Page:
What is Green Building?
Green building means incorporating environmental considerations and resource efficiency into every step of the home building and land development process to minimize environmental impact. It’s a practical response to a variety of issues that affect all of us – like increasing energy prices, waning water resources, and changing weather patterns. It means making intentional decisions about:
- Energy efficiency improvements such as high levels of insulation, efficient HVAC systems, high-performance windows and energy-efficient appliances and lighting
- Water conservation measures such as water-efficient appliances and fixtures, filtration systems, and drought resistant or low-maintenance landscaping
- Resource conservation using materials and techniques such as engineered wood and wood alternatives, recycled building materials, sustainably harvested lumber, and more durable products
- Indoor environmental quality considerations such as effective HVAC equipment, formaldehyde-free finishes, low-allergen materials, and products with minimum off-gassing or low volatile organic compounds (VOCs)
- Site design planning such as minimizing disruption and preserving open space
- Homeowner education through manuals and operating guides
- Green business practices that adopt ideas from other industries for saving resources and money in the home office
With the 2009 ANSI approval of the ICC 700 National Green Building Standard, builders, remodelers, and home buyers now have a clear definition of green residential construction and a credible certification to that standard by a qualified third party.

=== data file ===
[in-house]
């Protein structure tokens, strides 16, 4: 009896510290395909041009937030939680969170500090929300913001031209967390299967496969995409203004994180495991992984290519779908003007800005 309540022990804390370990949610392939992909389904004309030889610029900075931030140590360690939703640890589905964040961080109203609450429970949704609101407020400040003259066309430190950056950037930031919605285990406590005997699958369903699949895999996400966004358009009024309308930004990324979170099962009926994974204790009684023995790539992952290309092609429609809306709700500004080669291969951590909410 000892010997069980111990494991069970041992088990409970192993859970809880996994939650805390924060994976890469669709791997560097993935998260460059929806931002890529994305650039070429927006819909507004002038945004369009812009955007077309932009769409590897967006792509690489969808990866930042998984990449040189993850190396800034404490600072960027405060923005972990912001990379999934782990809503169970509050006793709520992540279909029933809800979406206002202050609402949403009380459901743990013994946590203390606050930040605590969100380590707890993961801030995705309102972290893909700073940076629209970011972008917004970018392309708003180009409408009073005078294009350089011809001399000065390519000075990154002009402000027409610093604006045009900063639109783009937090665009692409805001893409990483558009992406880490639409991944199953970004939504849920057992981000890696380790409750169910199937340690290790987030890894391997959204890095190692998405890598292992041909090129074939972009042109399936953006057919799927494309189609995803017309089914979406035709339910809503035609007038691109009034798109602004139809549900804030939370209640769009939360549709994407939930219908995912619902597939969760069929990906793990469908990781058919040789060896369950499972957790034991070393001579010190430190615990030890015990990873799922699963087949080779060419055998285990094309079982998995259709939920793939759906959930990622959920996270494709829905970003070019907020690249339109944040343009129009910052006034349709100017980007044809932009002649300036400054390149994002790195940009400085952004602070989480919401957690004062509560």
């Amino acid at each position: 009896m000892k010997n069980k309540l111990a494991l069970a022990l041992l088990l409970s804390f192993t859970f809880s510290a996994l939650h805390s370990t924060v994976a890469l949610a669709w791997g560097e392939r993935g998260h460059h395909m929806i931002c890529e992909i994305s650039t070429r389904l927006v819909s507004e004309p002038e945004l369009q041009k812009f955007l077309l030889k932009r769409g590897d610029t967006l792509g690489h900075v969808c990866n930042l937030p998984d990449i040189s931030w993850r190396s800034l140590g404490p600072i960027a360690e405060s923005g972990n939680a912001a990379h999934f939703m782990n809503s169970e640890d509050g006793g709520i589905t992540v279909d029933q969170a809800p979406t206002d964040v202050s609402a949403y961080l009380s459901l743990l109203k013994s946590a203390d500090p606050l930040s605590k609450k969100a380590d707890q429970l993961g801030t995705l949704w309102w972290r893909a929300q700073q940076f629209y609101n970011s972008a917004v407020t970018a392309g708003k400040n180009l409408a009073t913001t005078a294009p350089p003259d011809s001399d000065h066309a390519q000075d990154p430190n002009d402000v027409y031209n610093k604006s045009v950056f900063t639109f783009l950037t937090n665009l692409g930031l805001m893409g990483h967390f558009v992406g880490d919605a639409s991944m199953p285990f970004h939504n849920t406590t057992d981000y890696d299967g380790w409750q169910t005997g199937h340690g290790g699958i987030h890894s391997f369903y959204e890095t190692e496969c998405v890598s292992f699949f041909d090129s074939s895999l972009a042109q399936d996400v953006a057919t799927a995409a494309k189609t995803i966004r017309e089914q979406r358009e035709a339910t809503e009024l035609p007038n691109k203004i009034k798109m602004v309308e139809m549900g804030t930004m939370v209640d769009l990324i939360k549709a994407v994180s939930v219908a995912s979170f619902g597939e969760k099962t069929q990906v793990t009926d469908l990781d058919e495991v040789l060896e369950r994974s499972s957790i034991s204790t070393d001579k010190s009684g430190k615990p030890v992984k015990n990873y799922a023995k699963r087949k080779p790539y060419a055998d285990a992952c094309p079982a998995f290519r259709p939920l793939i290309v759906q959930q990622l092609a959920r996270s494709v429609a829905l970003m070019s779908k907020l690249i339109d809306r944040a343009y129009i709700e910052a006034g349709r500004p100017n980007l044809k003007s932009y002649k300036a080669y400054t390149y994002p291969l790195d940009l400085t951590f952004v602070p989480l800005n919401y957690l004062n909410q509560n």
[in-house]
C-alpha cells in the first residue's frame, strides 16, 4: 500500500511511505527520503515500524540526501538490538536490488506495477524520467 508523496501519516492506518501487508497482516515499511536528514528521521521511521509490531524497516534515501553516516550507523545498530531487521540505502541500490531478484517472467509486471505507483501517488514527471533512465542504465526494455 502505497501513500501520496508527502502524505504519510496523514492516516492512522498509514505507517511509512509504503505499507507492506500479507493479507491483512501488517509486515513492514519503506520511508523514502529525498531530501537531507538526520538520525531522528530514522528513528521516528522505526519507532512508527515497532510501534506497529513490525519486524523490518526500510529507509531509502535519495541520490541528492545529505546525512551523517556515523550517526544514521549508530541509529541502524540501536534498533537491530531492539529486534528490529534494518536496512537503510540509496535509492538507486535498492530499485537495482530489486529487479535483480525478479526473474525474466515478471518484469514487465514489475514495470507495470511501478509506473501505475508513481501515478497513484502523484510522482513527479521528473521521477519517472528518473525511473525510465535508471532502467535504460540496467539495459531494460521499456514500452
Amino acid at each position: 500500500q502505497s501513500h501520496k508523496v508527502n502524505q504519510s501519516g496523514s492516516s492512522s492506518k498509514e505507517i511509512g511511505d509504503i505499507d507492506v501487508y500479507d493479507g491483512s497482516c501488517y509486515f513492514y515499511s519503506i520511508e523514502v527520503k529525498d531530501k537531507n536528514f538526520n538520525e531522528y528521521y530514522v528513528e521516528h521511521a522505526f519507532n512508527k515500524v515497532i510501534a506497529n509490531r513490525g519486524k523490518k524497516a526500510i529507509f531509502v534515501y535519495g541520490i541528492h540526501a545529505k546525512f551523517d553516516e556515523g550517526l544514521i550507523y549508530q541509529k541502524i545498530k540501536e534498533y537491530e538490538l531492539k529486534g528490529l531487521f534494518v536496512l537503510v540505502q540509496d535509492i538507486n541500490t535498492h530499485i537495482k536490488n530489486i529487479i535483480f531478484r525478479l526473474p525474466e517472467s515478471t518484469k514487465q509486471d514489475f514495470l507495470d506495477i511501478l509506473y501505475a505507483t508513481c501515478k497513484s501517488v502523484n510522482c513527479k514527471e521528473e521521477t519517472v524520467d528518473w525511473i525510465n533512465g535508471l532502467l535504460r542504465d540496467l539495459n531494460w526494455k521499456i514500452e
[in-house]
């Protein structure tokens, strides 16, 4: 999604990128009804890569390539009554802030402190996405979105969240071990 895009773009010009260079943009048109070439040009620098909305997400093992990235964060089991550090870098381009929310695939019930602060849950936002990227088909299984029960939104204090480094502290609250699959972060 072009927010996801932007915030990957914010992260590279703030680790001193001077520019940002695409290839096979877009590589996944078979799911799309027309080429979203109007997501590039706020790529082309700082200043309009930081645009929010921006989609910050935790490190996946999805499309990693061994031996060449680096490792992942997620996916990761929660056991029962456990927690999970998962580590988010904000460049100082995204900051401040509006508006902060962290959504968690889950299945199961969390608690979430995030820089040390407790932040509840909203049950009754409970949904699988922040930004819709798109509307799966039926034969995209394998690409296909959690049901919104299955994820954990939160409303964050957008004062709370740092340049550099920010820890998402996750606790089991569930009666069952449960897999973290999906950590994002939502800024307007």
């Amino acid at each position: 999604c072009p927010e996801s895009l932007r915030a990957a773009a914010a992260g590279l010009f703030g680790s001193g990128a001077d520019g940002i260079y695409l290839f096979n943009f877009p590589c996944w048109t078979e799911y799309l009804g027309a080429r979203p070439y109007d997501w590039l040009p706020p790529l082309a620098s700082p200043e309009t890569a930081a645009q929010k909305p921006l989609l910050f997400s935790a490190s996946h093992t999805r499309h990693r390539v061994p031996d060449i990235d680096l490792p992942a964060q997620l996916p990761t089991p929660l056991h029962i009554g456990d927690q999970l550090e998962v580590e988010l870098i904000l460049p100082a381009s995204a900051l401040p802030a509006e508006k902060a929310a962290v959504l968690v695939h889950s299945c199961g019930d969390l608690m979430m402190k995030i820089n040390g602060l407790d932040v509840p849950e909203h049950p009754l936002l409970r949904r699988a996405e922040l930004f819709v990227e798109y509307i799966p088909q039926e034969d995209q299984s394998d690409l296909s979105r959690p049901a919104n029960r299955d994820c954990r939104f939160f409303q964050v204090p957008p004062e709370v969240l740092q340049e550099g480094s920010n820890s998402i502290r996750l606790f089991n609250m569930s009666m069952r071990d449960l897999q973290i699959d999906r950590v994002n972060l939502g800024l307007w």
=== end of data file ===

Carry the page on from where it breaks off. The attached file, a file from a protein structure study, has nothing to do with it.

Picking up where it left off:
The NGBS Green Certified program issues National Green Building Certification to all types of residential construction – new or remodeled single-family homes, new or remodeled multifamily buildings, and residential land developments – that meet the criteria of the ICC 700 National Green Building Standard™. There are four green certification levels for homes available in the Standard – Bronze, Silver, Gold, and Emerald. Land Developments can earn One, Two, Three, or Four Stars.
The National Green Building Standard establishes design and construction practices for residential projects, including:
- New single-family homes — Includes detached single-family homes, townhomes, duplexes, tri-plexes, and quad-plexes
- New multifamily residential buildings
- The residential portion of mixed-use buildings
- Additions to single-family homes that equal less than 75% of existing square footage
- Renovations of single-family or multifamily buildings
- Renovations plus additions to single-family homes
- Renovations of pre-1980 residential buildings
- Renovations that change the use of non-residential buildings into residential uses.Building conversions can be certified using the Green Building Path but not the Green Remodel Path
- Individual sections or phases of residential or mixed-use developments
- Entire residential or mixed-use land developments and subdivisions
Green certified homes incorporate green practices in six categories:
- Lot & Site Development
- Resource Efficiency
- Energy Efficiency
- Water Efficiency
- Indoor Environmental Quality
- Homeowner Education
How to Get a Project Green Certified
Looking to score a project to be Green Certified? Your first stop should be the Home Innovations Research Labs. Be sure to look for Green Approved Products that are pre-approved for points toward certification. Next you will need to find an accredited verifier. Finally, let consumers know all you’re doing to create green homes – take full advantage of the marketing materials available for our program partners.